NZ deserves better than a bunch of highly-paid middle aged white guys sitting in a room granting themselves tax concessions.

        • Jagilby 2.1.1.1

          “completely unrepresentative sample of NZ society…”

          “For instance, there was no union representation, no beneficiary representation, no Maori or Pasifika representation and, no small business owners”

          That’s a completely fallacious argument. Anytime you set up an expert panel it’ll be unrepresentative. Unions, believe it or not, are not experts in taxation law. As much as you’d like to think so you’re not. What is beneficiary representation going to do for the debate? These guys talk to small business owners everyday and know the SME sector inside out you muppet – in fact they give advice and guidance to SME owners – you don’t think they know the issues that affect business? In terms of making ethnic distinctions when thinking about the taxation system… well that’s so absurd it’s not even worth devoting oxygen to.

          So any time we have a discussion on any material issue in this country, be it climate change, be it foreshore and seabed issues we shouldn’t get the experts in the field to debate it we need all these talk-fests set up.

          Everyone, even big 4 partners (huge surprise!), know that GST is a regressive tax and that the poor need to be compensated for any increase (or did you decide to just ignore that sentence in the recommendations?). They fully understand and recognise the implications of each recommendation – I know I’ve discussed the issue with a few of them personally – how many have you talked to about it? Or do you just prefer to believe that these professionals are completely compromised because they 1) work in the private sector; and 2) are in the top tax bracket?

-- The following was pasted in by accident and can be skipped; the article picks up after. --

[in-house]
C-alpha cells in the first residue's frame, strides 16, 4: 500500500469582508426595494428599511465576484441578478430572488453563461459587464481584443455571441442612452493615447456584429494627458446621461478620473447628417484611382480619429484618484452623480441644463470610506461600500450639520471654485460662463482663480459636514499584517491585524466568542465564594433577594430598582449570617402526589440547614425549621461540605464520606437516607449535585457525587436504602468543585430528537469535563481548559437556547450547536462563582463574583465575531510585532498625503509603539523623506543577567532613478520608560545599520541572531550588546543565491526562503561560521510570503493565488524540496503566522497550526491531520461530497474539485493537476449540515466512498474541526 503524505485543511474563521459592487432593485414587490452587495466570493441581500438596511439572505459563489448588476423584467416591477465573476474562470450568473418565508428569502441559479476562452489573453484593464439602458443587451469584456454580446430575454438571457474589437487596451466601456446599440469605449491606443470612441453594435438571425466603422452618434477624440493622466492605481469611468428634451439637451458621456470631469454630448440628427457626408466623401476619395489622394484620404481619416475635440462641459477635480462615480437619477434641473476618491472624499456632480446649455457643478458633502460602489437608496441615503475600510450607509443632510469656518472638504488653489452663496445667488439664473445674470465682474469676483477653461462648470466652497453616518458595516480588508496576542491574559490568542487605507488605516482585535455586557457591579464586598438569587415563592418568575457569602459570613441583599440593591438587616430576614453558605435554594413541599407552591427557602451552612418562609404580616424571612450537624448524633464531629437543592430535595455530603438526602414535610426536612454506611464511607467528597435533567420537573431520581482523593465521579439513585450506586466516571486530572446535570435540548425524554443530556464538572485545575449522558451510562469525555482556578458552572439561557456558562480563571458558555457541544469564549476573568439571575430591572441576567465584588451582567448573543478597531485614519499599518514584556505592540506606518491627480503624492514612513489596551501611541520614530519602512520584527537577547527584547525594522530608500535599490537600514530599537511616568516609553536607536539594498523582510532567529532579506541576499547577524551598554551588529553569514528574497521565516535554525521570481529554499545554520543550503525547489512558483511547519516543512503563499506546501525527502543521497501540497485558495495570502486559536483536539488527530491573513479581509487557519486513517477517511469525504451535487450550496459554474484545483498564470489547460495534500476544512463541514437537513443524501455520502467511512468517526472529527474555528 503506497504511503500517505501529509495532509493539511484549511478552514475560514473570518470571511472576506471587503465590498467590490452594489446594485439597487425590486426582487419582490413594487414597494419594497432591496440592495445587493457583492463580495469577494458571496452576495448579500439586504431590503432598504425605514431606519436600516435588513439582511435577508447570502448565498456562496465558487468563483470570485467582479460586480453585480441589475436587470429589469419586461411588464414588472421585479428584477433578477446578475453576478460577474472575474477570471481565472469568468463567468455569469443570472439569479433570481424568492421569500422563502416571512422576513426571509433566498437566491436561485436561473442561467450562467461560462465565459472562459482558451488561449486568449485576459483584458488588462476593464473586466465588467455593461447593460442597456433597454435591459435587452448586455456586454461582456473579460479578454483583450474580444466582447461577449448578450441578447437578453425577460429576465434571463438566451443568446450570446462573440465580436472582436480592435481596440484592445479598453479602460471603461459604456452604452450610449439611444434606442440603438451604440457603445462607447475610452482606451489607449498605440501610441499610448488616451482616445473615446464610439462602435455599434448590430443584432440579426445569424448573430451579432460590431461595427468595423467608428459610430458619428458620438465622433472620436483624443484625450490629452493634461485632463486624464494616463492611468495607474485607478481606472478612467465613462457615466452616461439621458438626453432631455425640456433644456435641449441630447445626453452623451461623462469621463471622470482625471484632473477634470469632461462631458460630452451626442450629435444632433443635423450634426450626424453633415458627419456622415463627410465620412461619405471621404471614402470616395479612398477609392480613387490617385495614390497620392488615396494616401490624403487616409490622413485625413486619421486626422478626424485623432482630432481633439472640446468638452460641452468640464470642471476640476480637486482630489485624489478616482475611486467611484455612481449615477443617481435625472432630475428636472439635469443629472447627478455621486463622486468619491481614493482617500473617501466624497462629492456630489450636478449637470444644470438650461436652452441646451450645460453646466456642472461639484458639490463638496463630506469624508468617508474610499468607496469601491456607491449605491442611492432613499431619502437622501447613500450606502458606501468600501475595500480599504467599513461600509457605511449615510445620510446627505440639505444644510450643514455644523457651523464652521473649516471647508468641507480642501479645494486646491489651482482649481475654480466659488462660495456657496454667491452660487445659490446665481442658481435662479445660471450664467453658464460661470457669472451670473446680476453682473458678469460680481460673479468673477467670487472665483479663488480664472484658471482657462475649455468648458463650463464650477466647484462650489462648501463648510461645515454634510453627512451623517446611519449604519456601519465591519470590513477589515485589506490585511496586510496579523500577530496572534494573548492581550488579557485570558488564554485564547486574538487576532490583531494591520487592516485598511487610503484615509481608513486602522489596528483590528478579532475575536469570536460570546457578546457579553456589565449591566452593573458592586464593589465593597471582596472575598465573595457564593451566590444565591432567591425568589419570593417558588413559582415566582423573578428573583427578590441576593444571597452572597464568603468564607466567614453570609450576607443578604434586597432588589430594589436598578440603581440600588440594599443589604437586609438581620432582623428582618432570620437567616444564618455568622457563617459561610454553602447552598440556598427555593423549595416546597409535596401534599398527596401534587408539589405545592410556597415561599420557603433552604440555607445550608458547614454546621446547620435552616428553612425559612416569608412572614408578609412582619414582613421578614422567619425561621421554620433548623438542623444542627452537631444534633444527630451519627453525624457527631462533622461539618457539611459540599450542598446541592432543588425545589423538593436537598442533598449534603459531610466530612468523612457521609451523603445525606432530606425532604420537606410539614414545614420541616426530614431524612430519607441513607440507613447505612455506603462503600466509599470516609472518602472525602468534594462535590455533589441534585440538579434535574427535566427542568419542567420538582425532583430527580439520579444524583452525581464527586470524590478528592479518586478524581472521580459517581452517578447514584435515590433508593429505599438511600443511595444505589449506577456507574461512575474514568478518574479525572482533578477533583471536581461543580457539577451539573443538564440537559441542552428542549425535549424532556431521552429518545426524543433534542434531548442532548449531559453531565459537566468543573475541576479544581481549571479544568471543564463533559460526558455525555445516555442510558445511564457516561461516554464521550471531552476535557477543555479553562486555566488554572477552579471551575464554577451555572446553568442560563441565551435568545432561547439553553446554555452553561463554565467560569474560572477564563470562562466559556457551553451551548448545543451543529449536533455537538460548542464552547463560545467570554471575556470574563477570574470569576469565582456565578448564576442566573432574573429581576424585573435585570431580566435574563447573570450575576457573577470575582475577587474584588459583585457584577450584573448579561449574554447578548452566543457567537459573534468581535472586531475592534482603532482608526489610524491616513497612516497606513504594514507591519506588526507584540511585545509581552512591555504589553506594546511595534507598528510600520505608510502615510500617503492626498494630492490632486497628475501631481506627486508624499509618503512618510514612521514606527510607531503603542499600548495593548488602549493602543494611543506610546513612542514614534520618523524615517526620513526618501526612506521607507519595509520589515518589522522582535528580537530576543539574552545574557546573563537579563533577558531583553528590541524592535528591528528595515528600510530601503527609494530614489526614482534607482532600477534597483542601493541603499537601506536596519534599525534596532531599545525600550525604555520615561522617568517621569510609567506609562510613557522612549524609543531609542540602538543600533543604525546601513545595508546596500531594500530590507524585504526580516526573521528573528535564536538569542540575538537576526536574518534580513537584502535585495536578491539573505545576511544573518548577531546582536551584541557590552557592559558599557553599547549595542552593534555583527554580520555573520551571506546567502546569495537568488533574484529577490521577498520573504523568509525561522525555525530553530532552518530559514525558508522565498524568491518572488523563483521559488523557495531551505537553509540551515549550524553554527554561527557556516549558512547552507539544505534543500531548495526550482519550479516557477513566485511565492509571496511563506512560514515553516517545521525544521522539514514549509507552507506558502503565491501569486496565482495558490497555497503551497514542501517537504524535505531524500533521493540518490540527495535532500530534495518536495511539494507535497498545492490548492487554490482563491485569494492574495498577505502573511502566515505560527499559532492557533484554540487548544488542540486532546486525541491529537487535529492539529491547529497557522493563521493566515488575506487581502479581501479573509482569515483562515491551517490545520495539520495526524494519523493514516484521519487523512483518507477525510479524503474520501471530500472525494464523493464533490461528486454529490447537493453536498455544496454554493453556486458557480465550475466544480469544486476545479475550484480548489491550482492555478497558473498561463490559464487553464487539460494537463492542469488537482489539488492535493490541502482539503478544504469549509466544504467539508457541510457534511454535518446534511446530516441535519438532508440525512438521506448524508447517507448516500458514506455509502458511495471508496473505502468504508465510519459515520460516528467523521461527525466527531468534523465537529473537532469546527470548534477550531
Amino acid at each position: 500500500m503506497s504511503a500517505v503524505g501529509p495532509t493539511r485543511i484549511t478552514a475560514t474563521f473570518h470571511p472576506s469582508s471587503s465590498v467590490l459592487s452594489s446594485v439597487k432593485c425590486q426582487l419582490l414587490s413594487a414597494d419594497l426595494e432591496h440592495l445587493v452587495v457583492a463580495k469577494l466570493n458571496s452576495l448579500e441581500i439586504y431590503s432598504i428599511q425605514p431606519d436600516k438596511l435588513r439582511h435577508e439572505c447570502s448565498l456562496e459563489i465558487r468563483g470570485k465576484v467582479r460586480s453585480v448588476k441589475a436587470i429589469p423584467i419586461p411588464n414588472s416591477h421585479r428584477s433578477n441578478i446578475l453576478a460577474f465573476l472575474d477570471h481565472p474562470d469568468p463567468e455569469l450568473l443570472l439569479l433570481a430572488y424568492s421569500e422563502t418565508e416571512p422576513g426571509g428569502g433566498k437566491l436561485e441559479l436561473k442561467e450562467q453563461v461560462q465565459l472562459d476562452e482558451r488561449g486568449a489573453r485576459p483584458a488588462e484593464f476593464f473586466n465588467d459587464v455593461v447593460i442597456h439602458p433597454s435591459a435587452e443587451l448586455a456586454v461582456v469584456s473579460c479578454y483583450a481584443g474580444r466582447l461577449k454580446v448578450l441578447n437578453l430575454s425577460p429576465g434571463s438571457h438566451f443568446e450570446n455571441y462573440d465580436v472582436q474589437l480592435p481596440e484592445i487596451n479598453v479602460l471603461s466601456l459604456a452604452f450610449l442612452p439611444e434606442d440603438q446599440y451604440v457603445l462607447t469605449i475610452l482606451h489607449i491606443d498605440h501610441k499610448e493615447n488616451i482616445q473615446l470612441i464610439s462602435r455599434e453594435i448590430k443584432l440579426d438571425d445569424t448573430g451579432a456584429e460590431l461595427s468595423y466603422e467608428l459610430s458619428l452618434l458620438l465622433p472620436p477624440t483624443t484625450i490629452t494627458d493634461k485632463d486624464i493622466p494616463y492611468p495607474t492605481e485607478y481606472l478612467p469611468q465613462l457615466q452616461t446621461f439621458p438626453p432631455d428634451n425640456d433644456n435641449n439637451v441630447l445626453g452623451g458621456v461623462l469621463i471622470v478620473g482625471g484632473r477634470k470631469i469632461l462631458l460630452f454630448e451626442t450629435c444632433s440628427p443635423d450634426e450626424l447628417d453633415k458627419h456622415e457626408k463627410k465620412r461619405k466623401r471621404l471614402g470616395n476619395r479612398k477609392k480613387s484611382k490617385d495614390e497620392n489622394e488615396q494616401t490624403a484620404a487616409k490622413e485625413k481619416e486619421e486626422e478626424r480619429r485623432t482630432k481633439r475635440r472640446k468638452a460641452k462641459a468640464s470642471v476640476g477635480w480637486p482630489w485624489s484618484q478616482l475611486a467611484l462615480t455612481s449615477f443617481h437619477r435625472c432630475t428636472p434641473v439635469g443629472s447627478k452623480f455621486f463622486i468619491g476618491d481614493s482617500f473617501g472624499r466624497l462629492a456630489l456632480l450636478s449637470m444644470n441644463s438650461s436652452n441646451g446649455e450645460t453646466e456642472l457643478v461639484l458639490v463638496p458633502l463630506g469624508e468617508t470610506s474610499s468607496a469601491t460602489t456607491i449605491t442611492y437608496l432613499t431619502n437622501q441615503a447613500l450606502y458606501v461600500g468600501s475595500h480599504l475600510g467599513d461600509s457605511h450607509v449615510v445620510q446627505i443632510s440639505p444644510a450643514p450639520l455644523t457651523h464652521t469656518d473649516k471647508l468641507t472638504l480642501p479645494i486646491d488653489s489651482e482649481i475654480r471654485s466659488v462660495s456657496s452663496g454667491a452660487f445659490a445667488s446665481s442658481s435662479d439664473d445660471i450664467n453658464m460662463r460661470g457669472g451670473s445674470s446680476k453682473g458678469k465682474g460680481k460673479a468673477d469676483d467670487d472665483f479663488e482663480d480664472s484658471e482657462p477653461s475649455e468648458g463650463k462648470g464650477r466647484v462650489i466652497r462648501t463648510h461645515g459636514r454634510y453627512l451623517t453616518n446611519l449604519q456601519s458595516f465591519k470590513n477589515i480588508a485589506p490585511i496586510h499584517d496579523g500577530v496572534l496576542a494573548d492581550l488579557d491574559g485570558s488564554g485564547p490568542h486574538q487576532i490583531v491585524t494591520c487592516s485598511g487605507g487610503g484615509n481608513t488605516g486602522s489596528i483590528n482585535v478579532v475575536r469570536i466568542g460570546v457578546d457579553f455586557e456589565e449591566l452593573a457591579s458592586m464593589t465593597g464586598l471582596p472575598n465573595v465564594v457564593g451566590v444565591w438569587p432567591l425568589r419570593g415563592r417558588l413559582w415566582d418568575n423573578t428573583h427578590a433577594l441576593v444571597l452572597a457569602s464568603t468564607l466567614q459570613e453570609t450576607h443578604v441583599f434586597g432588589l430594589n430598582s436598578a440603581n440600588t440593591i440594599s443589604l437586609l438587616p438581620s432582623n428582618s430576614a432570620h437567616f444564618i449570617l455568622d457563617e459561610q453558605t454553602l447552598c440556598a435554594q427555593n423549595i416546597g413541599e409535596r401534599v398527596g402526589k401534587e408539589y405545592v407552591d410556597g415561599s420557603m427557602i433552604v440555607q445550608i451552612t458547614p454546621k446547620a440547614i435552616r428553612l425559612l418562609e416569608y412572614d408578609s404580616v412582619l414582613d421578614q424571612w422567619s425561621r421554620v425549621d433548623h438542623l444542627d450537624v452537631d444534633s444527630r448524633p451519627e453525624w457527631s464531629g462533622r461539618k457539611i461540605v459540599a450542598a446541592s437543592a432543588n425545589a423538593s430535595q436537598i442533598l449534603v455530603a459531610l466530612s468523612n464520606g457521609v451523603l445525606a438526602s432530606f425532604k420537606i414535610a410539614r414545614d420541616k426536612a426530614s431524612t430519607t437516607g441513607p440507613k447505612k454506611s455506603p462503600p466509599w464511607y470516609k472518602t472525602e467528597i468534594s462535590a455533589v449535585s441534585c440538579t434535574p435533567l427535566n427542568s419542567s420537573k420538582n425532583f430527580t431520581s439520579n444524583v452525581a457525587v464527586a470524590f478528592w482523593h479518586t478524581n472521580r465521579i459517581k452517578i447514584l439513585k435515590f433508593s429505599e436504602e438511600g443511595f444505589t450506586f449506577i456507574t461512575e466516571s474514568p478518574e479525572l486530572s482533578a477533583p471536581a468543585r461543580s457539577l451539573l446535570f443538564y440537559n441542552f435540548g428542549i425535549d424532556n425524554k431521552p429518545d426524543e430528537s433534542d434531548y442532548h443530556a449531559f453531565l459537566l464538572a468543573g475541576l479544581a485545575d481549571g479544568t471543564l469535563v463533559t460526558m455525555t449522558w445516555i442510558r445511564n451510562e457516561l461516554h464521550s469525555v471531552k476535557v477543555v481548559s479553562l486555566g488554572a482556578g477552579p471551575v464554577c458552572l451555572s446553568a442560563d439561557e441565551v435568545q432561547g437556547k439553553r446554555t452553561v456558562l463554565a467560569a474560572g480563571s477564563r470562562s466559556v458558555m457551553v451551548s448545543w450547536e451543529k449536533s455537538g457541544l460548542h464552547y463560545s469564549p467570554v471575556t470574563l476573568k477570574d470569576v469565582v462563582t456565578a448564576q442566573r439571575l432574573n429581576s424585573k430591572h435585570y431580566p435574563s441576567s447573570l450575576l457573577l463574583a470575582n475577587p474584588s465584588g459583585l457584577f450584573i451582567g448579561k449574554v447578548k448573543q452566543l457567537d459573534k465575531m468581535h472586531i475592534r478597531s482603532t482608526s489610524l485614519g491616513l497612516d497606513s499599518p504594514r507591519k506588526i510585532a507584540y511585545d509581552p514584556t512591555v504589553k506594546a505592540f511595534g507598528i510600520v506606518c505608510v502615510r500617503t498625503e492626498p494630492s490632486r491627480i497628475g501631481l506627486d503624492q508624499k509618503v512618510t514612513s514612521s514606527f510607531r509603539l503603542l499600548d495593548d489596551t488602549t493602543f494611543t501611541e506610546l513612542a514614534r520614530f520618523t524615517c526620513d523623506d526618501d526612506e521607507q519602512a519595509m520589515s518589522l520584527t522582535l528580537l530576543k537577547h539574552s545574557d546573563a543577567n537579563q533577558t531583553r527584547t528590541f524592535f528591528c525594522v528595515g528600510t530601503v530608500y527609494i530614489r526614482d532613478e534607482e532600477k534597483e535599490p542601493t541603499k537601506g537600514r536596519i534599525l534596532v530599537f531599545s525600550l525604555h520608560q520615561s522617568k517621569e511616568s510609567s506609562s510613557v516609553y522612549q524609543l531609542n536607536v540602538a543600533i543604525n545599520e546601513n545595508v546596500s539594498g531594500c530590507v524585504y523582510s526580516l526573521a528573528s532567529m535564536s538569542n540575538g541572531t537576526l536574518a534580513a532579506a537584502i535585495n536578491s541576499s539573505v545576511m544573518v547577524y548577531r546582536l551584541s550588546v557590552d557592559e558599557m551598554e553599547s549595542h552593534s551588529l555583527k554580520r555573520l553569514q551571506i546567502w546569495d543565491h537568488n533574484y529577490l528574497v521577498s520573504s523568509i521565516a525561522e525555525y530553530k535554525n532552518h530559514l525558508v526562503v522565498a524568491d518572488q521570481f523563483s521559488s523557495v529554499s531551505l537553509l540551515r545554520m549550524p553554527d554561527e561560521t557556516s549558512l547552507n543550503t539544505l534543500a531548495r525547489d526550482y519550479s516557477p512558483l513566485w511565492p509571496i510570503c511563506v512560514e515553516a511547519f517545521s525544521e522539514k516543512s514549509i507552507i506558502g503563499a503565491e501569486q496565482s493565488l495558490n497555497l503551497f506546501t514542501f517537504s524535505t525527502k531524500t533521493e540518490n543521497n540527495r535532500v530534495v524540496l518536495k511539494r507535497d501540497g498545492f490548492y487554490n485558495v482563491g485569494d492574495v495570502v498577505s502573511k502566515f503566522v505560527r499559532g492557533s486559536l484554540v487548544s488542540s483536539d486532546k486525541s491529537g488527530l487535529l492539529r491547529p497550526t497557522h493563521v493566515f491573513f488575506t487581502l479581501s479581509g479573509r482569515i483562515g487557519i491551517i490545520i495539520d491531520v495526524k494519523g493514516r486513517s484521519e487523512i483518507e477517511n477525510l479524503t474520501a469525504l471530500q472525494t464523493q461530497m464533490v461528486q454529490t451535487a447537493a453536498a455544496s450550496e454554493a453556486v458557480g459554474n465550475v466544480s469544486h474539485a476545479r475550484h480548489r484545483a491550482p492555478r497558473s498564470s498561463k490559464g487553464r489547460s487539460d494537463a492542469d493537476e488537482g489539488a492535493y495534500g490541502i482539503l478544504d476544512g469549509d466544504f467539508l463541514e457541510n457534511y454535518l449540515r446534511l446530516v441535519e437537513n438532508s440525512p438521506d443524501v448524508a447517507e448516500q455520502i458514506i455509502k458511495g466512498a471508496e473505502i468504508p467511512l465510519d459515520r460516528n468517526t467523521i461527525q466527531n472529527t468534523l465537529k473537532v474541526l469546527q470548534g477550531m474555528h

As an aside Perter Conway (CTU) and Susan St John (Champagne Socialist) were involved with the TWG.

          • Clarke 2.1.1.1.1

            Leaving aside the gratuitous insults you’re using to try and bolster your flawed arguments, let me make a couple of points.

            Everyone, even big 4 partners (huge surprise!), know that GST is a regressive tax and that the poor need to be compensated for any increase (or did you decide to just ignore that sentence in the recommendations?).

            Clearly the people on the panel knew exactly what they were doing when they designed their proposals, so we can conclude that the dramatically lower tax burden for high income earners and the unchanged burden on the poor was their deliberate intention.

            The point of John’s original post was that the TWG is making no effort to ensure NZ is a more equitable society. And based on the expertise of the people involved, this is an intentional outcome, one that a great number of New Zealanders – including me – would strongly disagree with.

            Or do you just prefer to believe that these professionals are completely compromised because they 1) work in the private sector; and 2) are in the top tax bracket?

            As someone who works in the private sector and pays the top tax rate – as I’ve done here and overseas for many years – I can only suggest that you’ll have to shop elsewhere for your simplistic and offensive right-wing caricatures.

            Despite the fact that both my company and a fair number of my staff stand to benefit handsomely from the proposals of the TWG, I do not want a tax cut. I want a more equitable country. I want a place where deaf kids don’t get their funding cut to pay for private schools. I want a country where there is much less of a gap between rich and poor, and where all the rhetoric of equal opportunity actually provides job opportunities for everyone in New Zealand. And if that means that I pay more tax, then so be it.